U.S. Department of Transportation
Federal Highway Administration
1200 New Jersey Avenue, SE
Washington, DC 20590
by Victor Mendez on April 09, 2012
Administrator, Federal Highway Administration
I wanted to use this edition of the Forum to take stock of where our Every Day Counts initiative stands and reflect a bit on where it fits into the larger context of the issues facing our nation.
My overall sense is that we’ve been very successful at bringing a greater focus on innovation to the transportation community. Working as partners with state governments, local agencies and the private sector, we’ve started something together that promises to benefit the public long into the future. Thank you for all you’ve done to help make that happen.
But I don’t want to use this opportunity just to pat ourselves on the back. It’s important to keep in mind why we’re pursuing EDC and why we need to keep at it.
In these tough economic times, I don’t think there’s a person in America who doesn’t know someone looking for work, whether it’s a friend, a neighbor or a member of our own family. It’s also hard to imagine a government agency at any level that isn’t facing real budget constraints and the prospect of having to do more with less.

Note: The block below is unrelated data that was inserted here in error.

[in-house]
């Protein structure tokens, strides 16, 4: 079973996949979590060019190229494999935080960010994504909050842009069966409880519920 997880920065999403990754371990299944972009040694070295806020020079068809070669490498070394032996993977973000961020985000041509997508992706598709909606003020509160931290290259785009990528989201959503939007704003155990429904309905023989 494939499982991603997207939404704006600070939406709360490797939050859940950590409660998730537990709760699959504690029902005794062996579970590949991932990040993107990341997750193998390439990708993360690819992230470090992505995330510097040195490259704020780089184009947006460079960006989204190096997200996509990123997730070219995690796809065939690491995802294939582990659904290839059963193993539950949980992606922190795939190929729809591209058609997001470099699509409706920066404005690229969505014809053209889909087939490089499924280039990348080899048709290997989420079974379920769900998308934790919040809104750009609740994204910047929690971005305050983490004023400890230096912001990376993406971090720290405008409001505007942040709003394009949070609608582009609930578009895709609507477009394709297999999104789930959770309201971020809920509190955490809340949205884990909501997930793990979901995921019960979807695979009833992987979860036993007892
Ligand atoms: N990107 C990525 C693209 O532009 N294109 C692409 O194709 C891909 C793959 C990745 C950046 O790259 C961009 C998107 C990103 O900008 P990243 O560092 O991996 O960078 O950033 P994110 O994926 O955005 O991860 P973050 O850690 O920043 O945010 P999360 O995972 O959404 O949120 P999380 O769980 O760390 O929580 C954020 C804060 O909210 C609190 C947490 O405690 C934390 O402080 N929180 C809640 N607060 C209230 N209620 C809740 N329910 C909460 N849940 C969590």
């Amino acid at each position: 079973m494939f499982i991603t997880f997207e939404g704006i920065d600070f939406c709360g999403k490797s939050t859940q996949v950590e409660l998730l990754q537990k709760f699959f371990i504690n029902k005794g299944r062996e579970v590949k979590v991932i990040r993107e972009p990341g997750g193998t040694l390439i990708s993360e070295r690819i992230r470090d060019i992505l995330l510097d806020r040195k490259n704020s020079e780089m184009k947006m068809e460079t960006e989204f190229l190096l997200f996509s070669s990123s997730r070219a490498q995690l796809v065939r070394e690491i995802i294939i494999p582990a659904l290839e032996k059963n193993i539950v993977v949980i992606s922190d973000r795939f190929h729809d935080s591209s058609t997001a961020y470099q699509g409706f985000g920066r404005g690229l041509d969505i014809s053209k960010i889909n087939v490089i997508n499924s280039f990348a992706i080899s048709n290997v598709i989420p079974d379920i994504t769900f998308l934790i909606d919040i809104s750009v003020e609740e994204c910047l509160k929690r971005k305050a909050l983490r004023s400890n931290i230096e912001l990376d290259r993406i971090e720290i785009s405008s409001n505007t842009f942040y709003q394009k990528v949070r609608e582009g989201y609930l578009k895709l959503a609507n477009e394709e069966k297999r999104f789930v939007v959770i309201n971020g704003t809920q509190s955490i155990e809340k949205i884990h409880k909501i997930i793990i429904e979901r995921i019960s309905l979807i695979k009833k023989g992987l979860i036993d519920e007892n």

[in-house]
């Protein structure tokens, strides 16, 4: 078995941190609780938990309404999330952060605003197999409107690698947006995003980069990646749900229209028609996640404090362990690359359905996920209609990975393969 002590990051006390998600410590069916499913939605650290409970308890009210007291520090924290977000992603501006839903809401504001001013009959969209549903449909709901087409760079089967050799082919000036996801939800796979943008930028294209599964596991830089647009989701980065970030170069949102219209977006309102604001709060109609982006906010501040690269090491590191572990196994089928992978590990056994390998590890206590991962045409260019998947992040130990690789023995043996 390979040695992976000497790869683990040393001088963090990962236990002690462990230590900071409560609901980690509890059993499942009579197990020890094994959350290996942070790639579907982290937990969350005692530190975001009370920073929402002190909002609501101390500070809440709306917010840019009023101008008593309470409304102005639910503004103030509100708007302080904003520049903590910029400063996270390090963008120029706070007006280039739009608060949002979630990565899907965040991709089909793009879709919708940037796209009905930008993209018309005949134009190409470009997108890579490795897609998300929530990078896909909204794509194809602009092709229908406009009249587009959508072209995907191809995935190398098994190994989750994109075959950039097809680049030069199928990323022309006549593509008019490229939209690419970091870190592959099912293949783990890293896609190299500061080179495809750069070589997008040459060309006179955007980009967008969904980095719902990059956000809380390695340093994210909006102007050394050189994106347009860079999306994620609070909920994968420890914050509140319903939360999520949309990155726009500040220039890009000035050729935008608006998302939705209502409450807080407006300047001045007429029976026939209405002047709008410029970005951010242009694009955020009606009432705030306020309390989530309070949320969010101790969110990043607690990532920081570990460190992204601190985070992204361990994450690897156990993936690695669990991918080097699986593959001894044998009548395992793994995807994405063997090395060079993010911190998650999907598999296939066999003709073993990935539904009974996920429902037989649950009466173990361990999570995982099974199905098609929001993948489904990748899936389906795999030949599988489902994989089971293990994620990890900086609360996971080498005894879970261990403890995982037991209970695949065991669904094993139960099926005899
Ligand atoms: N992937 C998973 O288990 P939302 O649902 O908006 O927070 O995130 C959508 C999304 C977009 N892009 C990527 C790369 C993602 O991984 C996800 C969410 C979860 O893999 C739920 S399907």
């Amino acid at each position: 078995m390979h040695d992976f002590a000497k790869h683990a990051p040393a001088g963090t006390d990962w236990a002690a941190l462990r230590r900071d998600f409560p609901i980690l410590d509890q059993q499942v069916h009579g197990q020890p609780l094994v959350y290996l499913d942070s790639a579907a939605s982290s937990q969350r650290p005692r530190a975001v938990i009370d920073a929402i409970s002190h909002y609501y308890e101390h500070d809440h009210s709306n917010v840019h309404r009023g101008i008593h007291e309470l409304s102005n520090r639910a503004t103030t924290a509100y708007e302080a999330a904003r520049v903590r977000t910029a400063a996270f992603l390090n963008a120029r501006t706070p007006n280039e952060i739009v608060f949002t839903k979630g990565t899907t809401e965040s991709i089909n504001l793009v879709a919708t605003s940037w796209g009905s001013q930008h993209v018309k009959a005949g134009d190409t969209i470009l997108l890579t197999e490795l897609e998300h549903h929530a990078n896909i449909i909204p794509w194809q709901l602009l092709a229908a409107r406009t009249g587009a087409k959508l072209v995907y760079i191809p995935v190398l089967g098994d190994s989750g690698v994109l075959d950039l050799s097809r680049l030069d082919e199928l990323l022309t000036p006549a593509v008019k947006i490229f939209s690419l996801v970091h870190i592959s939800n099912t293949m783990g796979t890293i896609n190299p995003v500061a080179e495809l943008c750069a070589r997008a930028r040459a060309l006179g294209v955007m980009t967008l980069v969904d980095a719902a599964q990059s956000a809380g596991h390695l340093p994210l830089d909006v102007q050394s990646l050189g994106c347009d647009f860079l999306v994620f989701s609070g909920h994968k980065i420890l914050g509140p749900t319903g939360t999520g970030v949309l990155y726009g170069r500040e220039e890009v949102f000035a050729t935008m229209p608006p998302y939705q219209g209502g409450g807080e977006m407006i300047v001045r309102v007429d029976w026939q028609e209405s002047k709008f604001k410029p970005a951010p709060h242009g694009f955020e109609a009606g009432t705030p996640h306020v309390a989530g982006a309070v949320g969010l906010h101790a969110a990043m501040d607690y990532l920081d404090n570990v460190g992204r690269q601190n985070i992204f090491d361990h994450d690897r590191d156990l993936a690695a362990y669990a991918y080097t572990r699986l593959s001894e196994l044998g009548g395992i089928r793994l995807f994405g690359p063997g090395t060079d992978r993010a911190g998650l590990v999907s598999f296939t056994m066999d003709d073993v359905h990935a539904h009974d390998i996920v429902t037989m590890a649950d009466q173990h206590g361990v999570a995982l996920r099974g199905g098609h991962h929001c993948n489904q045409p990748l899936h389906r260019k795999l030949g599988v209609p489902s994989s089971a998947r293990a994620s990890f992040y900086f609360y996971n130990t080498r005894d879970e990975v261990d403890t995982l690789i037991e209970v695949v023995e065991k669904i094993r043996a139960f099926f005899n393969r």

In my view, that’s why EDC has been so well received. It’s helping meet President Obama’s goal of getting job-creating projects moving so we can put people back to work. In fact, he singled out Every Day Counts for its contribution to the national effort to streamline the planning and approval process so we can start building projects and creating jobs.
And we’re seeing a growing body of evidence that EDC is helping governments stretch their transportation dollars so they can deliver more projects – and more jobs – for less money. The Bitter Creek Bridge in Grand County, Utah is a good example that recently came to our attention.
This bridge was originally slated for replacement at an estimated cost of $4 million. Concerned about the price tag, the county decided to get early input from the contractor using the EDC initiative of Construction Manager/General Contractor (CM/GC). By enlisting the contractor up front, the county got a new recommendation: repair the bridge instead of replacing it. The cost of the repair: $400,000.
The substantial $3.6 million savings can now be directed to additional projects to create jobs for the people of Grand County and eastern Utah.
That’s just one example. But it underscores my larger purpose in launching EDC in the first place. I’ve always believed that our focus should be greater than the specific technologies or strategies that make up Round One or any future rounds. Instead, my broader goal was to create a culture that was committed to innovation and to foster an approach where people look for innovative solutions. I’m convinced we’re headed in that direction!
Now our challenge is to keep the momentum going and make our better, faster, smarter approach a permanent part of the transportation culture. I look forward to working with you as we advance toward that goal.